For Grades 5-8 , week of Jan. 25, 2021

1. First 100 Days

When a new president takes office, the first 100 days often provide a window on what are his top goals and priorities. They also provide the best opportunity to get things passed by the U.S. Congress. President Biden has set an ambitious agenda for his first 100 days. At the top of his list of goals are leading a recovery from the coronavirus epidemic, reversing immigration policies put in place by former President Trump and addressing “systemic racism” and criminal justice reform. The coronavirus is the most pressing problem, because it threatens both the health of citizens and the health of the nation’s businesses and economy. President Biden has proposed a sweeping $1.9-trillion plan that includes $20-billion for a national vaccination program, $1,400 stimulus checks for individuals, $130-billion to help schools safely reopen and raising the minimum wage to $15 per hour. “This will be one of the most challenging operational efforts we have ever undertaken as a nation,” Biden said. President Biden is moving quickly to enact measures to address top goals. In the newspaper or online, find and closely read stories about his efforts this week. Use what you read to write a political column assessing which plans have the best prospects for quick approval from the U.S. Congress — and why.

Common Core State Standards: Producing clear and coherent writing in which the development, organization and style are appropriate to the task; reading closely what a text says explicitly and to make logical inferences from it.

2. Distance Learning

With many schools closed due to the coronavirus, distance learning has become more and more routine for teachers and students. No one has taken it quite so far as a music teacher from Fairfax County, Virginia. He kept teaching his students even after he was called up by the National Guard to protect the U.S. Capitol during the inauguration of President Joe Biden in Washington, DC. Sgt. Jacob Kohut, 34, was unfazed by his military assignment. He taught music lessons, in uniform, before his daily Guard shift began each day, or in his military Humvee vehicle during breaks. When he was called to Washington for duty, he said “my first thought was, ‘What about my kids?’” the Washington Post newspaper reported. “… The last thing these students need is a disruption in their teaching.” Kohut admits it’s tiring to teach while on call-up, but he’s determined to keep teaching his elementary and middle school students. “This is what a hero looks like,” one of his principals said in a message to parents. Sgt. Jacob Kohut has been called a hero for continuing to teach his students even after being called up by the National Guard. In the newspaper or online find and closely read other stories about people who could be considered heroes for things they do for students or children. Use what you read to write an editorial detailing how one person has acted like a hero and how the community is better for it.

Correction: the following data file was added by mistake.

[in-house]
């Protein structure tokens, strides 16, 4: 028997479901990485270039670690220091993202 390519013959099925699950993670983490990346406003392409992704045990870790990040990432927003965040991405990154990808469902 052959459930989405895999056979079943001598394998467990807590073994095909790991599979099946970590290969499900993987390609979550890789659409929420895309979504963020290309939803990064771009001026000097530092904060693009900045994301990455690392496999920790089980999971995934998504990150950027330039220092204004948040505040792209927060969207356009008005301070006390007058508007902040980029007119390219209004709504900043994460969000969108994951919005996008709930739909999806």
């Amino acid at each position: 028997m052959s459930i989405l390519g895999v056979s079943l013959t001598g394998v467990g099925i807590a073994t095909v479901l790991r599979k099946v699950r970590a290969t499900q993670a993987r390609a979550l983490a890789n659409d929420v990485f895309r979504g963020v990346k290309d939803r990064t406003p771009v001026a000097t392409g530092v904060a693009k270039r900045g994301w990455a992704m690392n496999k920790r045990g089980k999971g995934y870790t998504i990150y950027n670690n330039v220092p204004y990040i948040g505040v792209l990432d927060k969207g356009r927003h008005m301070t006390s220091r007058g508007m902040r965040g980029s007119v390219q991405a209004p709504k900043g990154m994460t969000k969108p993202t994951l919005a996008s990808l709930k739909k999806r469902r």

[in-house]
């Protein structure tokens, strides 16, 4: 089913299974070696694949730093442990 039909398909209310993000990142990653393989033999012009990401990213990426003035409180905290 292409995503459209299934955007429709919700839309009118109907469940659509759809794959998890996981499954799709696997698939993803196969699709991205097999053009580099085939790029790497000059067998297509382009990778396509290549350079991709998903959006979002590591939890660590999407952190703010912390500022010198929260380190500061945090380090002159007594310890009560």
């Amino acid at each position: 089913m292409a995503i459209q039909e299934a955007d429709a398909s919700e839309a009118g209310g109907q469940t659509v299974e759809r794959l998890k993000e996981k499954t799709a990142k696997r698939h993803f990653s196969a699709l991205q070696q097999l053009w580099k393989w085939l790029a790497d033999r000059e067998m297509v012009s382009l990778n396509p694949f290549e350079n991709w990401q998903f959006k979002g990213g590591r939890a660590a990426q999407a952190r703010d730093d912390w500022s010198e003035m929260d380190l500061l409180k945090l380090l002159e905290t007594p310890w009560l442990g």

Common Core State Standards: Writing opinion pieces on topics or texts, supporting a point of view with reasons and information; citing specific textual evidence when writing or speaking to support conclusions.

In the next activity please link the word “here” to.

3. Amazing Youth Poet

Amanda Gorman has been writing poetry since she was a young child, and last week she made history with one of her poems. At age 22, she became the youngest poet to read her work at an inauguration ceremony. Gorman, who is Black, read her poem “The Hill We Climb” at the end of the inauguration ceremony for President Joe Biden, just before the benediction prayer. Born in Los Angeles, California, Gorman was named the Youth Poet Laureate of her home city while still in high school and in college she became the nation’s first National Youth Poet Laureate. In keeping with the theme of the inauguration, she used her poem to call for “hope and unity” but also addressed the violence of the assault on the U.S. Capitol building on January 6. Her words, confidence and style drew universal praise from commentators and a huge audience on social media. This fall she will get an even bigger audience when two books of her work will be published: a collection of poems also called “The Hill We Climb” and a children’s picture book titled “Change Sings.” To read “The Hill We Climb” and watch Gorman read it, click here. Note how it draws on both history and current events. Then use the newspaper or Internet to find and closely read a story about an issue or event in the news. Think how this event or issue compares to one you have read about in history classes. Challenge yourself to write a poem comparing the news from today to the event or issue from history. Share with family, friends, classmates and teachers.